Semiconductors force Nissan, Volvo to halt some production

Japan’s carmaker Nissan site in the US state Tennessee and Swedish carmaker Volvo Cars in Gothenburg are temporarily halting production due to the global semiconductor shortages, Kallanish notes.

Downtime will depend on the supply situation, the companies said. Volvo plans to return to work in a week, and the Nissan plant will most likely be idle from Monday for two weeks, until 30 August.

Nissan said that it has ran short of chips due to a COVID-19 outbreak at a chip factory in Malaysia.

Production lines at Torslanda in Gothenburg will be paused from this evening due to a material shortage linked with the semiconductor issue, a spokesperson said in an emailed statement on Wednesday.

“Production will restart as soon as possible, at the latest before next week,” he adds.

As many of its peers, Volvo Cars has been adjusting production in most of its manufacturing sites to adapt output to the limited supply of semiconductors. The ongoing crisis negatively affected the company’s sales in July, and is also impacting feature availability for the cars it sells.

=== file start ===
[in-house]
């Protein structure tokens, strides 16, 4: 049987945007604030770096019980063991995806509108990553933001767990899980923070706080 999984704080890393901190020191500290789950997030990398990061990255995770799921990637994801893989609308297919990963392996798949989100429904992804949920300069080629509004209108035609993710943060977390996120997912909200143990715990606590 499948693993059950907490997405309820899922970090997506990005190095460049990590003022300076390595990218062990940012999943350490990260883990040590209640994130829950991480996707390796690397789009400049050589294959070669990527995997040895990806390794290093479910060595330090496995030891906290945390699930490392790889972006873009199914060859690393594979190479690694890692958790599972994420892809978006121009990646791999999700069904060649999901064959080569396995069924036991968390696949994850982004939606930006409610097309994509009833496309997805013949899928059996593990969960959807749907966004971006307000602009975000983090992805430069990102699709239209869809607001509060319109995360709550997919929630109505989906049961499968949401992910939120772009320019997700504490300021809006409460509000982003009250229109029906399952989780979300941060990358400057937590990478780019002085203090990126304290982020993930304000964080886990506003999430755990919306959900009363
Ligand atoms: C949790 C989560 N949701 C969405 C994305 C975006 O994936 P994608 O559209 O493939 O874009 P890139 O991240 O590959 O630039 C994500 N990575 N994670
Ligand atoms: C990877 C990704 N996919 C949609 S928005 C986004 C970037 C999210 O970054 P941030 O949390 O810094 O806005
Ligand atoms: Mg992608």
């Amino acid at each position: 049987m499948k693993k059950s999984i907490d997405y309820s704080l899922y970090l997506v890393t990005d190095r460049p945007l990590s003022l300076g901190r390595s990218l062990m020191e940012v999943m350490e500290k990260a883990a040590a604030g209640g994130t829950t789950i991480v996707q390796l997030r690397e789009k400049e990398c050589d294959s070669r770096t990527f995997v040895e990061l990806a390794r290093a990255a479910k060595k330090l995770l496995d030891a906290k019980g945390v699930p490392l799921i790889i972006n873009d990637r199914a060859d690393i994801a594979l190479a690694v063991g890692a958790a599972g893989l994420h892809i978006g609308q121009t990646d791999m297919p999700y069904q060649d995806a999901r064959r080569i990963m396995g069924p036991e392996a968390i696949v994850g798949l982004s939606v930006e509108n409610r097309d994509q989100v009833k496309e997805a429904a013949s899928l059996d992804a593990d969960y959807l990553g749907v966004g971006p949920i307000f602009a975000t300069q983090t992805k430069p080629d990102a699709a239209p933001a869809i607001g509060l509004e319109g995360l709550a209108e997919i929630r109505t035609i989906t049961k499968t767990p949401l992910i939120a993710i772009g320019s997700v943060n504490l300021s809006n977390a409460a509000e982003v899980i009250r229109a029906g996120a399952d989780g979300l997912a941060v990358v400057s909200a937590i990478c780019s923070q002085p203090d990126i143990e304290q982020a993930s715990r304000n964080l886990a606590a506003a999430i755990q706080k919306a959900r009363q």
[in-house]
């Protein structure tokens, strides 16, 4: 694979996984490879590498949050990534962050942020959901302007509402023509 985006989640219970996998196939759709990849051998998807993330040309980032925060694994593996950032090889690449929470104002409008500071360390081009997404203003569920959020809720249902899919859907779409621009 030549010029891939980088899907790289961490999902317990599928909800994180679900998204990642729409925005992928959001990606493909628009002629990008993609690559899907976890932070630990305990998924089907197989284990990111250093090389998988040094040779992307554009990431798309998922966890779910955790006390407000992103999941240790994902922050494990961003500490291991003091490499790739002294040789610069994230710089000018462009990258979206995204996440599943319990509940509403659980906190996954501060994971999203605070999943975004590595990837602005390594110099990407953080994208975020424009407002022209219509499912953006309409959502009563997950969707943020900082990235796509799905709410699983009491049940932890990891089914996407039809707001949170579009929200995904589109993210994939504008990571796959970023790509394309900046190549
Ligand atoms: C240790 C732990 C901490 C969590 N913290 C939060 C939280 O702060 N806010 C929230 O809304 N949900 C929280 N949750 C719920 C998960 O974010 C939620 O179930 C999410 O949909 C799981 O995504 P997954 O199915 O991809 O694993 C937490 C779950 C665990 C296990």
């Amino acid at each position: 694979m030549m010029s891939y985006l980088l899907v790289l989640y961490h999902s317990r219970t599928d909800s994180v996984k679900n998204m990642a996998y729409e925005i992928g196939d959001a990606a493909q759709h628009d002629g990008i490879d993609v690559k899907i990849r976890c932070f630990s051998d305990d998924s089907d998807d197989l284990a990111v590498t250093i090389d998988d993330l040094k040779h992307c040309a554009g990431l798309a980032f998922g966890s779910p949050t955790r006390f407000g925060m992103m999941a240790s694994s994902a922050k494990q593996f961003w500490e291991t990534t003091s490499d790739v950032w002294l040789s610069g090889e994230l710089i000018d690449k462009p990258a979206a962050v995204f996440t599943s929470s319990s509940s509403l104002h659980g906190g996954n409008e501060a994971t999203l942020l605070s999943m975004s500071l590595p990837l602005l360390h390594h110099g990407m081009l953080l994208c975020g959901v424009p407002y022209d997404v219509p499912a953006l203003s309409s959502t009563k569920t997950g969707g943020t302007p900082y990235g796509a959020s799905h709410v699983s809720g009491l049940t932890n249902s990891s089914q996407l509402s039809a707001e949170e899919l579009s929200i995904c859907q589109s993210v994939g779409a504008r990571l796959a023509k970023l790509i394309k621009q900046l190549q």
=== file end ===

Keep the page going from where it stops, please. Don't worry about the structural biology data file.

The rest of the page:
Volvo Cars is warning customers that, due to the shortage, some features may not be available and local retailers should be contacted to find out which car models are affected.

“The demand for semiconductors is at record levels due to a boost in demand for computer gear and other electronics in combination with trade barriers and high demand for new cars with many electronic features,” the carmaker states on its website.

The carmaker didn’t comment on the potential impact on volumes but told Kallanish “the aim is to make up for any lost volumes at a later stage.”

Earlier this month, major Japan-based semiconductor manufacturer Renesas said it expects semiconductor shortages for the automotive industry will continue until the middle of next year (see Kallanish passim).

Global automotive production could rebound 7-9% on-year in 2021 but will be hampered by supply chain frictions, mainly the lack of semiconductors for OEMs, ING Bank said.

The global semiconductor shortage has even affected next year’s production already, with 5 million vehicles estimated not produced in 2021 and 3m units in 2022.

Bosch recently opened a €1 billion ($1.21 billion) semiconductor manufacturing facility in Dresden, Germany. This is expected to significantly ease automotive chip supply shortages, but only from September.

Svetoslav Abrossimov Bulgaria